The Bundesbank has warned the German Chancellor Olaf Scholz that an embargo on Russian gas imports might push Germany into a state of recession.
According to Germany’s central bank, an immediate EU ban on Russian gas would cost the country €165 billion (£138 billion) this year. The German economy would enter into one of its worst post-financial-crisis recessions, with the overall GDP shrinking by 2%.
Robert Habeck, the country’s economy minister, has too warned its citizens to be prepared for the worst-case scenario, i.e. “mass unemployment and destitution”.
The European Union has already banned Russian coal and is contemplating an oil embargo. However, plans for a gas boycott have stalled, owing in part to Germany’s concerns that a recession on its soil might have disastrous knock-on repercussions across the EU as Germany is one the strongest pillar of the EU’s economic shelter.
Germany hangs and the EU is silent
When the war broke out, Germany, like the rest of Europe, allied with the Americans. In retaliation to Putin’s actions, Germany halted its own profitable Nord Stream 2 pipeline. But, Olaf had no idea how much worse things could go for Germany.
Before the war, Russian natural gas accounted for 55 % of Germany’s gas needs, with nearly a third of that used for industrial purposes such as steel and chemicals. Energy costs had been rising for months before Russia invaded Ukraine, but the war has exacerbated a supply shortage in Europe, pushing prices even higher. Germany, Russia’s largest energy buyer in Europe, is particularly concerned about this.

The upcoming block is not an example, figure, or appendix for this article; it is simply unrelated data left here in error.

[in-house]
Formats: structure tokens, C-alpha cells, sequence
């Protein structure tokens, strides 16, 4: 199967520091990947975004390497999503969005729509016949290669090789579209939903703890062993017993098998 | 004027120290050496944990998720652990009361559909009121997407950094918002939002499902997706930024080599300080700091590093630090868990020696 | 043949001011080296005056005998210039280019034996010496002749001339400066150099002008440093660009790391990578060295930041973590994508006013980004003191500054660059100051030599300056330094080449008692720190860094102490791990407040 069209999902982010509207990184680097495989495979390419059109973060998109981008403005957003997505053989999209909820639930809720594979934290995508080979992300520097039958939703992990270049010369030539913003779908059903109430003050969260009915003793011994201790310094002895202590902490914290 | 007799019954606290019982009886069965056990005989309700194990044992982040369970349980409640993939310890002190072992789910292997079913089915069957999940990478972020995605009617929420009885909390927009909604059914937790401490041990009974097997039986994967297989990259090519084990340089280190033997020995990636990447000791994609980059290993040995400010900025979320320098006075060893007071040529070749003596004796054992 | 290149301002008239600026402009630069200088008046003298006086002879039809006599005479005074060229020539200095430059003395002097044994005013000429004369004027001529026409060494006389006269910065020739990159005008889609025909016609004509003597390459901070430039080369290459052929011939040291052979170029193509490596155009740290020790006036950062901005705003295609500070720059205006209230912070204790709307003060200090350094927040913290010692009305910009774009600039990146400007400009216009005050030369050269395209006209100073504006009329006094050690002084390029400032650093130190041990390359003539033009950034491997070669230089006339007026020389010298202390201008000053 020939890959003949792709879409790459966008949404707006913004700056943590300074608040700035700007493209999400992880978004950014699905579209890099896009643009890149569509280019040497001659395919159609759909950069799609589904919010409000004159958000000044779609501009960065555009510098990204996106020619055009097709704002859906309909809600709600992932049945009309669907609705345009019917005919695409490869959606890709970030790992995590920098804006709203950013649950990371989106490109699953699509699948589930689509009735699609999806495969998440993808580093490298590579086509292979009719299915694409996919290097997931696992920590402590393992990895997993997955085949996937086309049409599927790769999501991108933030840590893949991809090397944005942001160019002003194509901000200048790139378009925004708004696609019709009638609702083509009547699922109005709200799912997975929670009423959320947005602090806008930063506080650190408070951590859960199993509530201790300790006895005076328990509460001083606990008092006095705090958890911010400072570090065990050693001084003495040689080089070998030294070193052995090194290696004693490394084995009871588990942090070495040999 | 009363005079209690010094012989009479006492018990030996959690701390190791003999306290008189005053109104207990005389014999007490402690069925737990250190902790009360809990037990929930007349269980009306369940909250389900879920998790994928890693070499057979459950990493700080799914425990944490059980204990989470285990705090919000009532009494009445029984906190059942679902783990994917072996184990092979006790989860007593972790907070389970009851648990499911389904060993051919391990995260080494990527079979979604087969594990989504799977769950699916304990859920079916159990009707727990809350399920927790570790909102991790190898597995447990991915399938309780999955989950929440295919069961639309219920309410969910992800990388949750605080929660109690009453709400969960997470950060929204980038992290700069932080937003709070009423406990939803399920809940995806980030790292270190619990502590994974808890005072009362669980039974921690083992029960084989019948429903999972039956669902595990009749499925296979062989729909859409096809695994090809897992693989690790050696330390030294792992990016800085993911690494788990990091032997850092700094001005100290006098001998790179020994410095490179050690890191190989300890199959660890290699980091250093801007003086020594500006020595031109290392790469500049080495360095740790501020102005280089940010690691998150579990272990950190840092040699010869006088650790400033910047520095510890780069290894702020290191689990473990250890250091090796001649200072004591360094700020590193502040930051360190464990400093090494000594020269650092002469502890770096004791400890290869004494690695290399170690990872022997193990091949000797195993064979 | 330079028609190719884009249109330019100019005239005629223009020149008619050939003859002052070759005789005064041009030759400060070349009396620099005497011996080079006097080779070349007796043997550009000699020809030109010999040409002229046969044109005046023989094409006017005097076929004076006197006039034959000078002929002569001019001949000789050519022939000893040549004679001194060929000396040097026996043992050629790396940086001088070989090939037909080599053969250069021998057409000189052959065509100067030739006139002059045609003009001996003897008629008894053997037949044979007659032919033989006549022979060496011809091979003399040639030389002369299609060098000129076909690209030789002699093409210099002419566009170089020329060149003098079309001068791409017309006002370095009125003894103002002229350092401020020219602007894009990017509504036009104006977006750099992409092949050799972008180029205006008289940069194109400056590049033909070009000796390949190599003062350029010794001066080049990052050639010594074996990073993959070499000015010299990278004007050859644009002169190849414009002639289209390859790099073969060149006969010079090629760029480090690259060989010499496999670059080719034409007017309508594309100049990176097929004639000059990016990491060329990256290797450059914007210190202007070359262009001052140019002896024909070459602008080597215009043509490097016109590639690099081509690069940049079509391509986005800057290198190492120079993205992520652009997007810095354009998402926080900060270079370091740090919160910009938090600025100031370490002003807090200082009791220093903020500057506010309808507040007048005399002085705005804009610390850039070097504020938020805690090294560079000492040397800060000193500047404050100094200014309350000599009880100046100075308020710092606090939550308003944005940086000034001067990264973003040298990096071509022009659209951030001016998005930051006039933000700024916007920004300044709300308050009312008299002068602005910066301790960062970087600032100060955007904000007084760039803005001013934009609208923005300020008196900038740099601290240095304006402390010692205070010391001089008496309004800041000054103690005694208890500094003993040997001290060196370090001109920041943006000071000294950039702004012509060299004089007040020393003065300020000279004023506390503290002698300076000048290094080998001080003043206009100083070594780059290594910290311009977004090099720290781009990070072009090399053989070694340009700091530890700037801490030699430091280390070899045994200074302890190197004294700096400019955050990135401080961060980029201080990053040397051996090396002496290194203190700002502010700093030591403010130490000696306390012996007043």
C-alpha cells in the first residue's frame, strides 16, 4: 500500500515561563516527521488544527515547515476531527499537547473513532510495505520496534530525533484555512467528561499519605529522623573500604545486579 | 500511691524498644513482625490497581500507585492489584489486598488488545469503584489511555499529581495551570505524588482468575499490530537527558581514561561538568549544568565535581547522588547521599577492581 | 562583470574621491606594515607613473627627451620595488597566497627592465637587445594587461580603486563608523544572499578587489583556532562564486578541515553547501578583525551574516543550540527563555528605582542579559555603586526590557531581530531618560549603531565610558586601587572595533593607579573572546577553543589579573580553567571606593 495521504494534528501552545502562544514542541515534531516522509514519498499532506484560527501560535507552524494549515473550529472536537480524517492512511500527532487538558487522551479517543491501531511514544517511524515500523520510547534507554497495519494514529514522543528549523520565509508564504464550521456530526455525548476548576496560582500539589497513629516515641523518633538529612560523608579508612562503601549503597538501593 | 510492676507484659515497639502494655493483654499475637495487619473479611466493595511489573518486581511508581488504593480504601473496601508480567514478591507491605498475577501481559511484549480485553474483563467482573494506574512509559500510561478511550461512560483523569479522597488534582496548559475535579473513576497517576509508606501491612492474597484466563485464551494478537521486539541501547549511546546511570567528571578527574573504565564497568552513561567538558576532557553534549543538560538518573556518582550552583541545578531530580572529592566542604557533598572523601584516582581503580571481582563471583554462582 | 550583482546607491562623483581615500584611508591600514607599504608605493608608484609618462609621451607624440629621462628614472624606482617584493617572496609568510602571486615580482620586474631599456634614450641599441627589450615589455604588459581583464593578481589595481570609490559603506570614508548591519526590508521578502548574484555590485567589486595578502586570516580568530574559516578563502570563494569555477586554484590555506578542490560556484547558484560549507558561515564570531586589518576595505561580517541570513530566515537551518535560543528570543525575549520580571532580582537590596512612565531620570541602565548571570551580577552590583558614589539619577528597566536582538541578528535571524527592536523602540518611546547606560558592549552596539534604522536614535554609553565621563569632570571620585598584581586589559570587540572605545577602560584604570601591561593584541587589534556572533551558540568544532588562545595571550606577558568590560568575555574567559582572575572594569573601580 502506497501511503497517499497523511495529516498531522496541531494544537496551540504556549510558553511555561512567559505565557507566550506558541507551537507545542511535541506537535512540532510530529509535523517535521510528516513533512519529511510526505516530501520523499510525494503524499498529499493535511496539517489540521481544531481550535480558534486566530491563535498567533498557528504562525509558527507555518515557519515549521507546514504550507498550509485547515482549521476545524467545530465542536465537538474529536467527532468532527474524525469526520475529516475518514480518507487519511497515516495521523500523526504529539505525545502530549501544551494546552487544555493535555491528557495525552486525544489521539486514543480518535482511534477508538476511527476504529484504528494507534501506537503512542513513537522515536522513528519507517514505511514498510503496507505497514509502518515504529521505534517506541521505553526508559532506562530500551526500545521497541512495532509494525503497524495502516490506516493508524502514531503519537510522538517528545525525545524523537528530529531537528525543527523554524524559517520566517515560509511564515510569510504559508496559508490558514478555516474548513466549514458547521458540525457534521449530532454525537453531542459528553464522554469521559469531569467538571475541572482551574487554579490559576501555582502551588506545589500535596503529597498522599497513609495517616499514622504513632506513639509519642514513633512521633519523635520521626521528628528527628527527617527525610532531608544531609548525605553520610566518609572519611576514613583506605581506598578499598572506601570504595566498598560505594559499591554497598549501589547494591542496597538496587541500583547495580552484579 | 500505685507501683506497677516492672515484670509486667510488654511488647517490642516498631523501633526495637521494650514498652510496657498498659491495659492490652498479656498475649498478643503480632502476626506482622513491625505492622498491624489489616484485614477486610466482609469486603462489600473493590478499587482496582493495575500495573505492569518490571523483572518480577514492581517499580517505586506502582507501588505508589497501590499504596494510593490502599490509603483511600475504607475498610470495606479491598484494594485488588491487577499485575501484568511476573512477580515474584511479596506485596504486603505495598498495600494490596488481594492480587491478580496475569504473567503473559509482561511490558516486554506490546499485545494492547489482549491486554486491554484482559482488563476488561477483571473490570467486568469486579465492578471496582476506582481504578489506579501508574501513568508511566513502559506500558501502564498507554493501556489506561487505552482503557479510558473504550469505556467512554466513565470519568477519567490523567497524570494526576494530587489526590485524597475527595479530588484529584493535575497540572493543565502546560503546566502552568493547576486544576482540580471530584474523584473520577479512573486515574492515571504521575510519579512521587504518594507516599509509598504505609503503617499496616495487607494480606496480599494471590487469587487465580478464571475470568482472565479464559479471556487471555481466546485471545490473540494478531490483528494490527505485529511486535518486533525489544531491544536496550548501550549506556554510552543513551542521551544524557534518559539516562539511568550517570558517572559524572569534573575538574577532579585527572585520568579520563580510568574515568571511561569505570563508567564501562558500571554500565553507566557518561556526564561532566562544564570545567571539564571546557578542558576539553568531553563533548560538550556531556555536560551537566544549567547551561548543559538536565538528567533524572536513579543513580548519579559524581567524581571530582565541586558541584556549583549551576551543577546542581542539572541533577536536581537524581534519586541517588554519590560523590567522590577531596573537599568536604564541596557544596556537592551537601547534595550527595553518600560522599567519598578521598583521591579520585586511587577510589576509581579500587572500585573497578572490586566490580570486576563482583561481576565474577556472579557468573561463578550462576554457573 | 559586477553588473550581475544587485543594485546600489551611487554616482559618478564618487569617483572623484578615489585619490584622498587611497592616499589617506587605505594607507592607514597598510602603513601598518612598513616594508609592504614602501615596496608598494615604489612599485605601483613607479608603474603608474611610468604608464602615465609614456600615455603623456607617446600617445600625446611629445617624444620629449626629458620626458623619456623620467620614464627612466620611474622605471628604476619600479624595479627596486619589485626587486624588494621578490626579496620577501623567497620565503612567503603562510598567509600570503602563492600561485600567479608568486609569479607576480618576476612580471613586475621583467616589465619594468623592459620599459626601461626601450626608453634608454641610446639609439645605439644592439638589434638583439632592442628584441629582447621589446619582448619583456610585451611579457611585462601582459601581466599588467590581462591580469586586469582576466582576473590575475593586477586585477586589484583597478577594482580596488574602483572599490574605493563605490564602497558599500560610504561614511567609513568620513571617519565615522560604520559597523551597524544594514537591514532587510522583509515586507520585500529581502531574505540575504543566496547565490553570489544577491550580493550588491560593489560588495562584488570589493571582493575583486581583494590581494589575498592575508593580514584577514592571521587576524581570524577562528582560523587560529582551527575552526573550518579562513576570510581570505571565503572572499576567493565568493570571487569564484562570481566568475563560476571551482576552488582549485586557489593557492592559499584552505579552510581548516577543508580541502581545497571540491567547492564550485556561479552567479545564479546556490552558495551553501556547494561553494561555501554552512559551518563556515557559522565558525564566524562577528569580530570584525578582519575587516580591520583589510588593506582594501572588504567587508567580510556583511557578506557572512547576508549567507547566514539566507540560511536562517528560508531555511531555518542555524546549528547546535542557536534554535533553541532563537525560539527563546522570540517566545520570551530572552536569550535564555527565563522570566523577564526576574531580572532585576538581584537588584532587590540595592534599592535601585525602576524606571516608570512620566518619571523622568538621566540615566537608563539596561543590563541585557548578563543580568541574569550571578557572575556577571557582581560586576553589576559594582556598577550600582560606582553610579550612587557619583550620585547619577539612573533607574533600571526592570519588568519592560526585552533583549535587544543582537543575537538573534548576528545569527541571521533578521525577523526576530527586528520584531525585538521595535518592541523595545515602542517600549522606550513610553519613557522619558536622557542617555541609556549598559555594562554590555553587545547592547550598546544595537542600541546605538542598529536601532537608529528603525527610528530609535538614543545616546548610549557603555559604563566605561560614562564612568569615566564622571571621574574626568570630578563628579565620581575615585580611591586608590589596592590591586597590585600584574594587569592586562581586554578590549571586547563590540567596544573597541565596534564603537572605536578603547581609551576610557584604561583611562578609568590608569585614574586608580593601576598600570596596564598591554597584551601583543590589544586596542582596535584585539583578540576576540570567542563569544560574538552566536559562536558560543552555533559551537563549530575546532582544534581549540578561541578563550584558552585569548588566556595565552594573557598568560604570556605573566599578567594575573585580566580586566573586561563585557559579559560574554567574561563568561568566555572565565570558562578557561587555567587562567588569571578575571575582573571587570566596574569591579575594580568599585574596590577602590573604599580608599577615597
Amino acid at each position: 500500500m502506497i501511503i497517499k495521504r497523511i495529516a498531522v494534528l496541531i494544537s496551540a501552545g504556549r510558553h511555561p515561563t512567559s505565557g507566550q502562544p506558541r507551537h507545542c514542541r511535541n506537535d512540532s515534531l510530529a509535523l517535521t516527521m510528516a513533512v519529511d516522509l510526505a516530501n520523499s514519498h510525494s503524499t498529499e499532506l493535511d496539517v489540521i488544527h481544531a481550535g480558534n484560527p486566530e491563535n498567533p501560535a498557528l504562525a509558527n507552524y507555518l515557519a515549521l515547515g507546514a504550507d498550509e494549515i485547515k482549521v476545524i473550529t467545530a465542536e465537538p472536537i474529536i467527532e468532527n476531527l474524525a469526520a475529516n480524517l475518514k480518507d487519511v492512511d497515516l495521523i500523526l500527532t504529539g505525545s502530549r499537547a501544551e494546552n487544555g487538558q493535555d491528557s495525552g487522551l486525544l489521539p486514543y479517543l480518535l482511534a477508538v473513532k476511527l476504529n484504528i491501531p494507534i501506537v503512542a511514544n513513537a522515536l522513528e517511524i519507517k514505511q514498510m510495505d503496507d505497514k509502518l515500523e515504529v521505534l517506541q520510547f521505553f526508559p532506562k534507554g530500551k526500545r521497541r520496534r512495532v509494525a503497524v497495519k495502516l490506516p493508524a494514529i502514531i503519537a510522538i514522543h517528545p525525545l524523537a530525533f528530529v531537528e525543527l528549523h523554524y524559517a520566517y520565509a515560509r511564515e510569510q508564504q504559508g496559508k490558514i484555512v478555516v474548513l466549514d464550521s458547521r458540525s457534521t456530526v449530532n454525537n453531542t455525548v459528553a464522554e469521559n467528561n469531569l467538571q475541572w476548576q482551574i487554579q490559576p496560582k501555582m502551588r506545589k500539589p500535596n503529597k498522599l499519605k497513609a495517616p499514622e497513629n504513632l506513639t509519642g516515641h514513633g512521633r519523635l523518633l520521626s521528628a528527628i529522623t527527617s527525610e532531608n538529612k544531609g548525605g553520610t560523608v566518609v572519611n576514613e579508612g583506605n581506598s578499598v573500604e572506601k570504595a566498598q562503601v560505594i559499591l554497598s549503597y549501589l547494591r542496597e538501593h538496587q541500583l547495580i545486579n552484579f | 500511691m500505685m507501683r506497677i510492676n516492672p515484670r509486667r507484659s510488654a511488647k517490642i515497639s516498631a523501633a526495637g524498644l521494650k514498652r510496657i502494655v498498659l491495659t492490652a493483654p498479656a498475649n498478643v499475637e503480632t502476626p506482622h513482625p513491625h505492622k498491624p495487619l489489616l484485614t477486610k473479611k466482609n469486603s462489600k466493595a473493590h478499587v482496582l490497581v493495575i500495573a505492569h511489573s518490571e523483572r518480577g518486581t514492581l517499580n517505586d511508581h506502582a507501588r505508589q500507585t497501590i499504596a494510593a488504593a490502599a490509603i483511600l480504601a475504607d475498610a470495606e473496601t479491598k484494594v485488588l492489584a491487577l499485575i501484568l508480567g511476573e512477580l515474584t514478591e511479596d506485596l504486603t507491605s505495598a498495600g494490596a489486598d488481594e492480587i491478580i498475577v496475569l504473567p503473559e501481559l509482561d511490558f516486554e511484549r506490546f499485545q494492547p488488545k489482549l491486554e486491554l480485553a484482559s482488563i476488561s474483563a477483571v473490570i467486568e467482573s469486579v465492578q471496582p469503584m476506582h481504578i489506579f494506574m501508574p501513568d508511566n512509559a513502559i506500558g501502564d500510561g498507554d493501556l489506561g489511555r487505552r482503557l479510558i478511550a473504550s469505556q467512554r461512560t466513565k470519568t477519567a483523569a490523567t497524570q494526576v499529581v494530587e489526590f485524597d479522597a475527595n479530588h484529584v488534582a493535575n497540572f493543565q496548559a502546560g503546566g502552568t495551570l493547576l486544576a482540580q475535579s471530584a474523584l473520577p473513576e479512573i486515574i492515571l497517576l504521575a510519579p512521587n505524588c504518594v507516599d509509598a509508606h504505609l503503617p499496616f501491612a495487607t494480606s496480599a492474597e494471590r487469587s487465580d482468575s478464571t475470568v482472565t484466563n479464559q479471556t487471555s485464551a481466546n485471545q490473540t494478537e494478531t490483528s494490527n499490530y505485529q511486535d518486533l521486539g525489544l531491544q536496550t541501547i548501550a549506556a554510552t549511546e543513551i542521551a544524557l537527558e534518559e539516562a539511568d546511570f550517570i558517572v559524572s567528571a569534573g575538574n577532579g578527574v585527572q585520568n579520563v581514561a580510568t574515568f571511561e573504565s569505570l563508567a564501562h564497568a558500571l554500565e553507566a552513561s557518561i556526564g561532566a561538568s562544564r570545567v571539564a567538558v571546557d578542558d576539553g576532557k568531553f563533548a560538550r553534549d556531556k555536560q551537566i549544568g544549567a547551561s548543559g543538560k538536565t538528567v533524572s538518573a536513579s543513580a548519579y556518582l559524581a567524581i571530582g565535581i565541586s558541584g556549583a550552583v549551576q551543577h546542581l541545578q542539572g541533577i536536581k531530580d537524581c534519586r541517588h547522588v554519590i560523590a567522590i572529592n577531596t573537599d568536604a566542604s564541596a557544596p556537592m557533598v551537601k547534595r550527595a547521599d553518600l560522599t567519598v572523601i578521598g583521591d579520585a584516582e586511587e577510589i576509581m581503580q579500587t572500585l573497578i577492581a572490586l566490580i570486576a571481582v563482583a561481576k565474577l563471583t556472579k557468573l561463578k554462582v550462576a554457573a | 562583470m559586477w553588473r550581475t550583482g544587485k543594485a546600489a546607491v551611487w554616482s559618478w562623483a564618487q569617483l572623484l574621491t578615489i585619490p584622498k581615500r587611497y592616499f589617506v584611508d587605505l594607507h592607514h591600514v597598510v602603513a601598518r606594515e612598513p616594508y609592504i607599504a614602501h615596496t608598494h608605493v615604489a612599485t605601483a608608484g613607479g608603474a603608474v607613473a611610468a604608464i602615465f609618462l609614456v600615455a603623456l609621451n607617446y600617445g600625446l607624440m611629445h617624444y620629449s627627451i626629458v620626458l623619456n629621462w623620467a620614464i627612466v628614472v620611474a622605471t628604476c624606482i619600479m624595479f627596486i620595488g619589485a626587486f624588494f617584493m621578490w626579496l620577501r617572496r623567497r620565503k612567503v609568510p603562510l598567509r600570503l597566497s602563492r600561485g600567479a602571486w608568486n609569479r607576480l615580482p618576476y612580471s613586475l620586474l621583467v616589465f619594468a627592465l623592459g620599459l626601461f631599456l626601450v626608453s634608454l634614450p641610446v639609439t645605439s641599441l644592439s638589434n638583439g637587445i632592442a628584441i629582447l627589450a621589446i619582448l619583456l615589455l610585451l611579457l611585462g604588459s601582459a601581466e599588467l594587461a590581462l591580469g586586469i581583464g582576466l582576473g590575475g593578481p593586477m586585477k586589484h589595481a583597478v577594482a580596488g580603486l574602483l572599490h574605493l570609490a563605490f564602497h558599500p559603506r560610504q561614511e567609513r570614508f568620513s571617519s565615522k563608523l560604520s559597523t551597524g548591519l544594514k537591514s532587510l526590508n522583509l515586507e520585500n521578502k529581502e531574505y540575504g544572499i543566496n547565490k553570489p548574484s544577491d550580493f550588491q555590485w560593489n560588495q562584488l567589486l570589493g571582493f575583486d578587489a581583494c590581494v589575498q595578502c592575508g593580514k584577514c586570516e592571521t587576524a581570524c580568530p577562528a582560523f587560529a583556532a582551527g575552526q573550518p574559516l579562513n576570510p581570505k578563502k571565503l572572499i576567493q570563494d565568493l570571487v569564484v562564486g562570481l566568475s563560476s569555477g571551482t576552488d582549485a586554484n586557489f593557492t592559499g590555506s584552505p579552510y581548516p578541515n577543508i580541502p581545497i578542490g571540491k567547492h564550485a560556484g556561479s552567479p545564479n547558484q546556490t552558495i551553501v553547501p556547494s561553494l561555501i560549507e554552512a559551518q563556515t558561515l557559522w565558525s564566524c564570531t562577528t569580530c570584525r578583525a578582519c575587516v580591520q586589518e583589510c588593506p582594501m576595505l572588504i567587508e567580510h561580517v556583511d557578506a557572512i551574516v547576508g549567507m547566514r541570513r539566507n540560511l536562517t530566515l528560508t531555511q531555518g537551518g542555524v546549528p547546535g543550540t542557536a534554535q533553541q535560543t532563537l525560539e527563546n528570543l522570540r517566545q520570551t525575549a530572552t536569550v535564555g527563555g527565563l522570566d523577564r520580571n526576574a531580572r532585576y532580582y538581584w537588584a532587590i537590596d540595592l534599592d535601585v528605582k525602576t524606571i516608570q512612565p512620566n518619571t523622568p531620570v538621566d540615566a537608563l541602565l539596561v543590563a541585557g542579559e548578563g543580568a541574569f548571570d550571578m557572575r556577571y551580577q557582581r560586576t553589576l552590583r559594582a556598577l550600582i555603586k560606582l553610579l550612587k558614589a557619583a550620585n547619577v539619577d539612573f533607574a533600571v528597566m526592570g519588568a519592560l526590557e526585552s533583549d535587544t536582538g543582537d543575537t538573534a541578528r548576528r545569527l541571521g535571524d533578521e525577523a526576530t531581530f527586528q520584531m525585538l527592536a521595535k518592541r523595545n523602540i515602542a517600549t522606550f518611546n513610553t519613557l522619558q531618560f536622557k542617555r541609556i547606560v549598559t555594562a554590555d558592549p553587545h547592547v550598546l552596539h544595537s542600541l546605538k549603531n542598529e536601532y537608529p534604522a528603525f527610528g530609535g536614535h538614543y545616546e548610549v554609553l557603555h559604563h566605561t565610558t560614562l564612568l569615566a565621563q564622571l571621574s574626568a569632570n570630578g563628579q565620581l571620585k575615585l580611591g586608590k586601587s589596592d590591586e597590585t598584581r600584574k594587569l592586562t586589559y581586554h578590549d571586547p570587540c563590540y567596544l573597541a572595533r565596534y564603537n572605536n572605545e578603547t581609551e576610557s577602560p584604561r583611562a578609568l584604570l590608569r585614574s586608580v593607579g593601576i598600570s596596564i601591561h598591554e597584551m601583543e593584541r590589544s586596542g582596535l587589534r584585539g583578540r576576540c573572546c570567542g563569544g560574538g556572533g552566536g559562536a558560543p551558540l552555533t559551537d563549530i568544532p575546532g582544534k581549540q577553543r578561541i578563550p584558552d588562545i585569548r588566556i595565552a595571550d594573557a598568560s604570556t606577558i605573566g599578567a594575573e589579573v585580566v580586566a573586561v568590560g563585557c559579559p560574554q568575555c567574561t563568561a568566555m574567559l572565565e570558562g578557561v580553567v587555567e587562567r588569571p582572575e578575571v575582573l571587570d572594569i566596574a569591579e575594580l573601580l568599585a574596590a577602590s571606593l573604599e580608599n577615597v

Germany also faces the possibility that if the EU’s pressure deepens, Russia would respond against western sanctions by cutting off gas supplies to Europe unilaterally. In any case, Berlin is facing a scenario that was unimaginable only a few weeks ago: a gas supply shock that would force it to ration energy to industry and potentially force the closure of some of the country’s largest industries.
On the other hand, the EU appears to be utterly unaware of the situation. They haven’t said anything about Germany or the European economy. They do, however, have a problem with Germany’s objections to sanctions.
Late in the game, Olaf!
Considering the recent actions, Olaf appears to have grasped that the EU’s efforts are ultimately shooting itself in the foot. The German government has begun to oppose the European Union’s gas embargo against Russia.
Whereas, in a historic declaration in the lower house of the German Parliament, Olaf Scholz began shredding Germany’s security dependence on the US. A fund of €100 billion was established in an attempt to increase German military firepower.
Germany has begun delaying military aid to Ukraine, which has sparked outrage in the EU and been criticized by major news outlets. The truth is Germany is playing it safe so it does not elicit any economic retaliation from Russia. Moreover, German politicians now openly recognize that the EU requires Russia to defend its citizens against China or the United States.
This warning from the German central bank is one of the reasons why the German Chancellor has decided to take a step back and fight the EU without armaments.
With the worry that a sudden gas cut-off would paralyze huge portions of German industry and a lack of discernment on the part of Germans, Olaf Scholz and his cabinet, through various steps, have begun to prioritize German interests and have insisted on avoiding Russian retaliation.